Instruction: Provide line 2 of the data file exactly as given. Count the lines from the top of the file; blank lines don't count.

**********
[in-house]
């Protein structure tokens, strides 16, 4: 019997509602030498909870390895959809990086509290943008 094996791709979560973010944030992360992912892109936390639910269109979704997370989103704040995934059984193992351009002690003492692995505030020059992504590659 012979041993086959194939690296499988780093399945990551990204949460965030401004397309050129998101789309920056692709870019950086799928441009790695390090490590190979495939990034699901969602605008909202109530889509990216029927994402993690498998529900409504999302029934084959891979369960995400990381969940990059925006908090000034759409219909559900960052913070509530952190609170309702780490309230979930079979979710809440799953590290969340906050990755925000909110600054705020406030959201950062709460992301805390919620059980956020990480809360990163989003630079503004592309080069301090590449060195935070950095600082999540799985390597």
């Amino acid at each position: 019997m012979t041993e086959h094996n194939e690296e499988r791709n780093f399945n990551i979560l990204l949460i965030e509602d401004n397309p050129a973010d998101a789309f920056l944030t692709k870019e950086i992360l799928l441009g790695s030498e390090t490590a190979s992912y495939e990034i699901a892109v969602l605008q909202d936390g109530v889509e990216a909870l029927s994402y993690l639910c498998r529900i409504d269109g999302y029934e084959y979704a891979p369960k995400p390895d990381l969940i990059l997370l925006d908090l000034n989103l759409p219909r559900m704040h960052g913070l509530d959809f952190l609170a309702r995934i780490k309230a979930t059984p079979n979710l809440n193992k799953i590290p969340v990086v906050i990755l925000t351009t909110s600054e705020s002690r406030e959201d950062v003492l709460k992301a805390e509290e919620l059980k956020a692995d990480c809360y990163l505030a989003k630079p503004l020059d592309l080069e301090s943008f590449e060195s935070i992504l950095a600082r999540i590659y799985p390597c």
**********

């Protein structure tokens, strides 16, 4: 019997509602030498909870390895959809990086509290943008 094996791709979560973010944030992360992912892109936390639910269109979704997370989103704040995934059984193992351009002690003492692995505030020059992504590659 012979041993086959194939690296499988780093399945990551990204949460965030401004397309050129998101789309920056692709870019950086799928441009790695390090490590190979495939990034699901969602605008909202109530889509990216029927994402993690498998529900409504999302029934084959891979369960995400990381969940990059925006908090000034759409219909559900960052913070509530952190609170309702780490309230979930079979979710809440799953590290969340906050990755925000909110600054705020406030959201950062709460992301805390919620059980956020990480809360990163989003630079503004592309080069301090590449060195935070950095600082999540799985390597």